-2.5 billion persons don’t have electricity, -most of Bangladesh (120,000,000 people) lives in unplanned conditions, -10,000 people move to Istanbul every week, -1 in 8 South Africans is H.I.V.-positive, -in Sri Lanka, “garbage” is new -- no comparable word exists in Sinhalese, -1,000 additional cars merge onto the roads of Beijing every day, and -every 24 seconds in the United States, there’s a new international migrant. Imagine Delhi, e-journaled on January 25, 2001: “Today, Yamuna Pushta. 45,000 living under a bridge. Incredible stench when we first enter, huge excrement smell – URINE – find out later a city contractor provides twenty toilets for entire settlement (1 per 2,250 residents) and charges for toilets too. So always a long line, always URINE.” Structures made of bricks, bamboo, plastic tarps, corrugated asbestos sheets, some sandstone, rocks secure bent metal roofs. Fires often wipe out entire neighborhoods, did I mention that? Imagine . . . our house floods annually, we return. It burns, we rebuild.” Paul Hirst in his piece “Cities: From Ancient Greece to Globalization” offers another reality, that of Cairo, Egypt, a sprawling “anticity” filled with shanty dwellers where growth fueled by uncontrolled rural migration renders the metropolis all but ungovernable. “Such a prospect is disturbing,” says Hurst, “because Westerners have tended to see urbanization as progress and the city as a force of order.”1 I offer Delhi, where 5,000,000 live illegally. An Indian colleague said: “Average Indian longevity is 62 years. In slums, 37. The people are fireflies drawn to the light of Delhi. Attracted by opportunity, they don’t know . . . soon they will die.”2 Key Moment Two Contents of one 20-yard, construction site, roll-off dumpster processed on August 11, 2004 at the 334 Recycling and Transfer Facility, owned and operated by Ray’s Trash Service3 in Zionsville, Indiana: 1000’s of 2x4 lengths 100’s of pieces of OSB 10’s of wood truss ends 10’s of cardboard boxes 10’s of aluminum cans and plastic bottles 10’s of rigid insulation pieces 10 lengths of steel strapping Approximately 150-200 roll-off dumpsters – many from construction sites -- are processed daily at 334, along with 150-200 garbage trucks, and 5-10 smaller trailers. Selected dumpster loads are sorted for cardboard, steel, or concrete chunks. Everything else, along with sorting operation debris, is transferred into 80-cubic-yard trailers and transported to the Twin Bridges landfill site; 32 18-wheeler trailers every day. According to Environmental Building News: 44,000 US commercial buildings and 245,000 housing units are demolished annually; 10-30% of the US annual landfill waste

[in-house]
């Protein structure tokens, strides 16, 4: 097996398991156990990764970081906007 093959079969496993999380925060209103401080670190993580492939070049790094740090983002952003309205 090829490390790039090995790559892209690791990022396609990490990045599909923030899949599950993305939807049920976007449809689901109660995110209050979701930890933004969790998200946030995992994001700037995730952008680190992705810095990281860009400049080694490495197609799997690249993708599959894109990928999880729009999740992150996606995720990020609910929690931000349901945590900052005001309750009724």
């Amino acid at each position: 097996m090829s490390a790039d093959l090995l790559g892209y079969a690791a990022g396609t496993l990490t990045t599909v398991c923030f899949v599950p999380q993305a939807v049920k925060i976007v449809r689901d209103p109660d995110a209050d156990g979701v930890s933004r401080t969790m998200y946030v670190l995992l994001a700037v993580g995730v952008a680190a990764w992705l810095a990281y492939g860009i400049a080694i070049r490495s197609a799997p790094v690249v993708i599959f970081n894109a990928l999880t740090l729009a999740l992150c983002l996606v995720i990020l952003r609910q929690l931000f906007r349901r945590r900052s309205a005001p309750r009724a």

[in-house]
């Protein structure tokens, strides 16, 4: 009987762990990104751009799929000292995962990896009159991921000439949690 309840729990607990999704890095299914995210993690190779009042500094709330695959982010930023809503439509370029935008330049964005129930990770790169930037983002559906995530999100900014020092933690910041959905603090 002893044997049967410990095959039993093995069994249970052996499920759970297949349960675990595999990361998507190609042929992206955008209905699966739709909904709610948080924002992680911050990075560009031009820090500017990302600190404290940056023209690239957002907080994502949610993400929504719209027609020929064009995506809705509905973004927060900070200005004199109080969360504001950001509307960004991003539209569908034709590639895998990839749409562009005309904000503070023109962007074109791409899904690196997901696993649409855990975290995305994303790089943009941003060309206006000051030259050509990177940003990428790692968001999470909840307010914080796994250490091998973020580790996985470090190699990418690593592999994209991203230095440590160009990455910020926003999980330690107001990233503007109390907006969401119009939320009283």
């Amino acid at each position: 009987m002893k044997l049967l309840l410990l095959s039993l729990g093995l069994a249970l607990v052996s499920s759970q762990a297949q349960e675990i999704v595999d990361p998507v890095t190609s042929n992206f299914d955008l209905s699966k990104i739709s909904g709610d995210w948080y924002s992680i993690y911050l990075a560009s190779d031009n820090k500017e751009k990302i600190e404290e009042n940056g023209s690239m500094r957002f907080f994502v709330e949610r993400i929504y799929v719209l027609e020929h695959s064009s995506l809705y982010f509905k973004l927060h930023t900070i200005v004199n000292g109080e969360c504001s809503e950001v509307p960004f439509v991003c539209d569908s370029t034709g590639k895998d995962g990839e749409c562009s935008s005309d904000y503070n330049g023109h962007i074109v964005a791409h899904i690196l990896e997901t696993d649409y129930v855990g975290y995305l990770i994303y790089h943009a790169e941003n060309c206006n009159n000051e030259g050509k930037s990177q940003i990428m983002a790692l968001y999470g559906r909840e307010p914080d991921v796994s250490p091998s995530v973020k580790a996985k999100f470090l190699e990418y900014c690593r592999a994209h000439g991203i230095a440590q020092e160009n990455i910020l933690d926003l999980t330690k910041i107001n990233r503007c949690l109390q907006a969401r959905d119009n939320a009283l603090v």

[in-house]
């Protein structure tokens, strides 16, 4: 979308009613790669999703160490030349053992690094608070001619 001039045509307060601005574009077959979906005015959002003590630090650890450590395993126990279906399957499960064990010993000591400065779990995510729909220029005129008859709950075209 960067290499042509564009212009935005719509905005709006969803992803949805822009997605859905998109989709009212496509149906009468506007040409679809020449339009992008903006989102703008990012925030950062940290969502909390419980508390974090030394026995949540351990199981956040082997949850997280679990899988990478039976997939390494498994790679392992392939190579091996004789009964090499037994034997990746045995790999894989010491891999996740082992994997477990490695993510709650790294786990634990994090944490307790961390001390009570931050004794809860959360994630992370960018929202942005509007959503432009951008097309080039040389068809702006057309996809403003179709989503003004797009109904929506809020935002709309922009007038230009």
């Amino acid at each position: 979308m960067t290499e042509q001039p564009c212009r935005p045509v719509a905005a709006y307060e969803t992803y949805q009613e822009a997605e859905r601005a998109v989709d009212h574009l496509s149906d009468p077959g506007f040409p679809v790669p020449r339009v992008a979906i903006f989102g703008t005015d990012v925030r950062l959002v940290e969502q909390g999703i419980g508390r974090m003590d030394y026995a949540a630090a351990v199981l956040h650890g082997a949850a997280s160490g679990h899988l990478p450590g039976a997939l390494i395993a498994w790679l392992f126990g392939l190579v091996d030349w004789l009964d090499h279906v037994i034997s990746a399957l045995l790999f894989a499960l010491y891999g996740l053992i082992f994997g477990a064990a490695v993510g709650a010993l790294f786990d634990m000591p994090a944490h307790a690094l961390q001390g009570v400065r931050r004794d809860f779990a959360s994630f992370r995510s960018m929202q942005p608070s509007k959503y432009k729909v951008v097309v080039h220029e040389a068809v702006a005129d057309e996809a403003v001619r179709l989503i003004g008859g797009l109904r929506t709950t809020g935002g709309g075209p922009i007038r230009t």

stream is associated with remodeling and making buildings; and construction and demolition in the US account for 136,000,000 tons of waste a year.4 In the past two years I have photographed nearly 200 construction site dumpsters, amazed at their holdings and the indifference of the architectural profession regarding this wastefulness. The flow of garbage from the city, from construction sites is relentless, the transferring a mad ballet, the landfill a wasteland. I am done photographing dumpsters. Key Moment Three I toured the Lewis Center for Environmental Studies at Oberlin College, twice. I visited two “living machines” (@ Oberlin and the PAWS studio of “Garfield the Cat” creator Jim Davis), calculated my “ecological footprint” and share the website with others,5 attended lectures by William McDonough and Paul Hawken, offered a workshop at the 2003 Greening of the Campus symposium at Ball State University, 6 and more. I recycle. I do this work, and share these curiosities. At a “green” conference I attended in 2003, discussions about sustainability focused on superstars, organizations, formulas, and signature buildings (almost always in the US). The conversations were rational, Western, and completely reliant on systems thinking. Strategies and tactics Michel de Certeau describes a “strategy” as a force-relationship between a subject of will and power isolated from an exterior “environment” distinct from it.7 Strategies, de Certeau argues, “conceal beneath objective calculations their connection with power that sustains them from within the stronghold of its own ‘proper’ place or institution.” These entities exist in ways quite isolated from, and at odds with, other “environments.” They have proper and highly rationalized relationships with each other, their clienteles, and the objects of their research, and are concerned first and foremost with centralizing and maintaining power among themselves. I am critical of the “strategic” approaches that dominate the sustainability monologue, with its reliance on organizations (AIA Committee on the Environment, USGBC), formulas (LEEDS, best practices), star power (McDonough, Orr, Swett, Fisk, Wackernagel – almost all Caucasian men), and trophy buildings (the Lewis Center for Environmental Studies at Oberlin College). These “institutions” are isolated from, and at odds with, other “environments.” They have proper and highly rationalized relationships with each other, their clienteles, and the objects of their research. When he writes of “everyday living,” de Certeau foregrounds the individual as tactician working in the other’s place, manipulating events in order to turn them into opportunities, developing intelligence inseparable from everyday struggles and pleasures, living a human and humane life. One can sustain sustenance within a tactical approach. We can supply the necessities of life; give support, endurance, and strength; nourish; and provide a means of livelihood. Sustaining sustenance is not a strategy; it is a way of being in the world with others and our selves. Three Works